A new meta-analysis study, "The Neuroimaging of Love," conducted by Syracuse University Professor Stephanie Ortigue, reveals that falling in love can elicit not only the same euphoric feeling as using cocaine, but also affects intellectual areas of the brain. Researchers also found falling in love only takes about a fifth of a second.
Ortigue is an assistant professor of psychology and an adjunct assistant professor of neurology, both in The College of Arts and Sciences at Syracuse University.
Results from Ortigue's team revealed when a person falls in love, 12 areas of the brain work in tandem to release euphoria-inducing chemicals such as dopamine, oxytocin, adrenaline and vasopression. The love feeling also affects sophisticated cognitive functions, such as mental representation, metaphors and body image.
The findings beg the question, "Does the heart fall in love, or the brain?"
"That's a tricky question always," says Ortigue. "I would say the brain, but the heart is also related because the complex concept of love is formed by both bottom-up and top-down processes from the brain to the heart and vice versa. For instance, activation in some parts of the brain can generate stimulations to the heart, butterflies in the stomach. Some symptoms we sometimes feel as a manifestation of the heart may sometimes be coming from the brain."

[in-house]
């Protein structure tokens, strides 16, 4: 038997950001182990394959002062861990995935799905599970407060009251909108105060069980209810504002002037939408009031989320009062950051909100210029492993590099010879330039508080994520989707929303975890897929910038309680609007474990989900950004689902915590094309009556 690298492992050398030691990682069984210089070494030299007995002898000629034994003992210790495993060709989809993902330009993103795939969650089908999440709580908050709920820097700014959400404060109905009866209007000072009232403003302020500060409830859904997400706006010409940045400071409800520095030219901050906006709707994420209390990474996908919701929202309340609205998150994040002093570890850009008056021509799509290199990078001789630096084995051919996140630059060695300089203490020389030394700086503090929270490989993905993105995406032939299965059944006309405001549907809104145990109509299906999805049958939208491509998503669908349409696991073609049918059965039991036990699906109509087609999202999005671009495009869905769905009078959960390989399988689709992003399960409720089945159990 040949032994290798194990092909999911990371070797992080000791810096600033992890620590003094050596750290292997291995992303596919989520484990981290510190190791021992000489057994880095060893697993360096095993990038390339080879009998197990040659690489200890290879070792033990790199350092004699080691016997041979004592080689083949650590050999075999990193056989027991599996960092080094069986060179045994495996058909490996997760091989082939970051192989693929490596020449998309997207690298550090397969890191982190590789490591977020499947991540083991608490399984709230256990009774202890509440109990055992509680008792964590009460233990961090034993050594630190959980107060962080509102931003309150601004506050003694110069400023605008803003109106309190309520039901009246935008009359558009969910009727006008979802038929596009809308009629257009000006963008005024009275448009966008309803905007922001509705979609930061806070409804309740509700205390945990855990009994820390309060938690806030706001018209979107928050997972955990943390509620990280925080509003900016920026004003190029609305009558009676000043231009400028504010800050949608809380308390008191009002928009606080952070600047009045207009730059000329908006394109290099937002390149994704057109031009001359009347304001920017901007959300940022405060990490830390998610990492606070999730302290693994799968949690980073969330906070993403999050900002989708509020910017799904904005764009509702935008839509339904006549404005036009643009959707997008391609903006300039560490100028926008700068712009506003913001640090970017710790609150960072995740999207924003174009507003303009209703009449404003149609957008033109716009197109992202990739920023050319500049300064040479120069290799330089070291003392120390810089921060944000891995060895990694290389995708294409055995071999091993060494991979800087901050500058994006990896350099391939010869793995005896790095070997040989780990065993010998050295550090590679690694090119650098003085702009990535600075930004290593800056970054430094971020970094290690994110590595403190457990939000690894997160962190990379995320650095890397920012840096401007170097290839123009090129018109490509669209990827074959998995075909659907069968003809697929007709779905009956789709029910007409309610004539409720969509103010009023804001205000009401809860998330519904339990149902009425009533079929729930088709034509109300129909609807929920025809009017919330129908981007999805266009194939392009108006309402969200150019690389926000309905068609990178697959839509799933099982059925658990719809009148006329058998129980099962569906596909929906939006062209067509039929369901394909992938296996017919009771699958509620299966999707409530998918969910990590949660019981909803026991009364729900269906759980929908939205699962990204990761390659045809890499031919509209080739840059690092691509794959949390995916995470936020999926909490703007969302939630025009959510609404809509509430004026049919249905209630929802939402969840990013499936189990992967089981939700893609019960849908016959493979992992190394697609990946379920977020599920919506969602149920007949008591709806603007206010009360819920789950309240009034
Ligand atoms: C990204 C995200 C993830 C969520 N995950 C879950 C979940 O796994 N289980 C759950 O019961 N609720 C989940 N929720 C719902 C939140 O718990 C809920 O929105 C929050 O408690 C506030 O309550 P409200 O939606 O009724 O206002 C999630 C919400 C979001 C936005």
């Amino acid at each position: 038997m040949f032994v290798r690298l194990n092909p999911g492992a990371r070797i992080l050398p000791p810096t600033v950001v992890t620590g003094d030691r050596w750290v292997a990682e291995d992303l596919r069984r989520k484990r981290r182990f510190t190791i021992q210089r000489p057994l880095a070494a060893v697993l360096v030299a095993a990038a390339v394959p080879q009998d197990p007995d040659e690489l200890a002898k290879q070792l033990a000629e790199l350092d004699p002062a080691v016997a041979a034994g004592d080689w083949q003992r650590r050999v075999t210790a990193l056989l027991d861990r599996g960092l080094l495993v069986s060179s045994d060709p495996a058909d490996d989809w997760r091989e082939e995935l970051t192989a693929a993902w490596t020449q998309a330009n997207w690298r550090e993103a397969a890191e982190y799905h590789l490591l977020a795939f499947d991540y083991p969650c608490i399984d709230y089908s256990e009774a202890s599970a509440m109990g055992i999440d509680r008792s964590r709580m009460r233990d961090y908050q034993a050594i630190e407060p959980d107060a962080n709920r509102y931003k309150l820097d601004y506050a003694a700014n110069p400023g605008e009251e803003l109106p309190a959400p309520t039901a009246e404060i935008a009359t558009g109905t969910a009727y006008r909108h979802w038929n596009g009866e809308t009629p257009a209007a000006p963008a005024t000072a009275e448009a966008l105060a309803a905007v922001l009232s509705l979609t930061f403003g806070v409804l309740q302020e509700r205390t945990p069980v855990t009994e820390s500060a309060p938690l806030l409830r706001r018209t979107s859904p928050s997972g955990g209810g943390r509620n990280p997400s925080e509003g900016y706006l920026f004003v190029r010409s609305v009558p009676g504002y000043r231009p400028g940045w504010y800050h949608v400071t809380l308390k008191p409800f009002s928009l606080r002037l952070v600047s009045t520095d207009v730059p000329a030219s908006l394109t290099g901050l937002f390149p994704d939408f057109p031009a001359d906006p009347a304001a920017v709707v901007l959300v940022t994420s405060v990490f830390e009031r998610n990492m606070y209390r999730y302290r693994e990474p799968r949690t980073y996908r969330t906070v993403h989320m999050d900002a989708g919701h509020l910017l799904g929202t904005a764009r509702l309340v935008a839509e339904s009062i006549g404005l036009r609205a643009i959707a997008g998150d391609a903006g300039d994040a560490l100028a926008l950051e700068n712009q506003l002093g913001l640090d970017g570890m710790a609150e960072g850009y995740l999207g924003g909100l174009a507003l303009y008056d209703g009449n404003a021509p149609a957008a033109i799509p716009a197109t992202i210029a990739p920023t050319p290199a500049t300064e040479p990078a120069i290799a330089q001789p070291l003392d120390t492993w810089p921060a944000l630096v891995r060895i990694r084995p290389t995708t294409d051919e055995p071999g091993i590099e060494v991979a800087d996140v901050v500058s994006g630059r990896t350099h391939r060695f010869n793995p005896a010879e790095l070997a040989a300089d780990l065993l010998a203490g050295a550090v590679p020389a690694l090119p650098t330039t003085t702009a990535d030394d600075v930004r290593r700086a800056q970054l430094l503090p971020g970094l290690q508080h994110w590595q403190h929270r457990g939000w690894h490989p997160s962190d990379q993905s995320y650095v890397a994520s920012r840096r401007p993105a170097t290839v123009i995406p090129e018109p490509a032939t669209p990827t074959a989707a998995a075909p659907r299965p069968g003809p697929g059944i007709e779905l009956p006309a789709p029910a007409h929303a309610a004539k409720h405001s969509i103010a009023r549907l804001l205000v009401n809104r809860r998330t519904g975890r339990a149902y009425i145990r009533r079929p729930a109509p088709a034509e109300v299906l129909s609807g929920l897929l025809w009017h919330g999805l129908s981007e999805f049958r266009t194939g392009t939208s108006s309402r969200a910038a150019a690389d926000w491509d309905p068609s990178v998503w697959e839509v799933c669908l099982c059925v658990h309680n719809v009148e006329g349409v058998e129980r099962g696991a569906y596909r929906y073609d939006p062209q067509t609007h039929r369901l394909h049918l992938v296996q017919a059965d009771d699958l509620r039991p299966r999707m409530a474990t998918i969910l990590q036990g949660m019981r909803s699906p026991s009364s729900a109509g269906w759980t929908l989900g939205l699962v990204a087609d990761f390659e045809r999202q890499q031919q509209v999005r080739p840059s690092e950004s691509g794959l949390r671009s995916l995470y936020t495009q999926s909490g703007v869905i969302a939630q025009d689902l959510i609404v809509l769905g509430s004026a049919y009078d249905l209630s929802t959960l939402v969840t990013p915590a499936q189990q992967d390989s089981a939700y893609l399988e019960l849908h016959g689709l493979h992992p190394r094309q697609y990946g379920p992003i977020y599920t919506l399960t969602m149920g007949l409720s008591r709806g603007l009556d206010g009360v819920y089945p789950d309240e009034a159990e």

Other researchers also found blood levels of nerve growth factor, or NGF, also increased. Those levels were significantly higher in couples who had just fallen in love. This molecule involved plays an important role in the social chemistry of humans, or the phenomenon 'love at first sight.' "These results confirm love has a scientific basis," says Ortigue.
The findings have major implications for neuroscience and mental health research because when love doesn't work out, it can be a significant cause of emotional stress and depression. "It's another probe into the brain and into the mind o
|Contact: Sara Miller|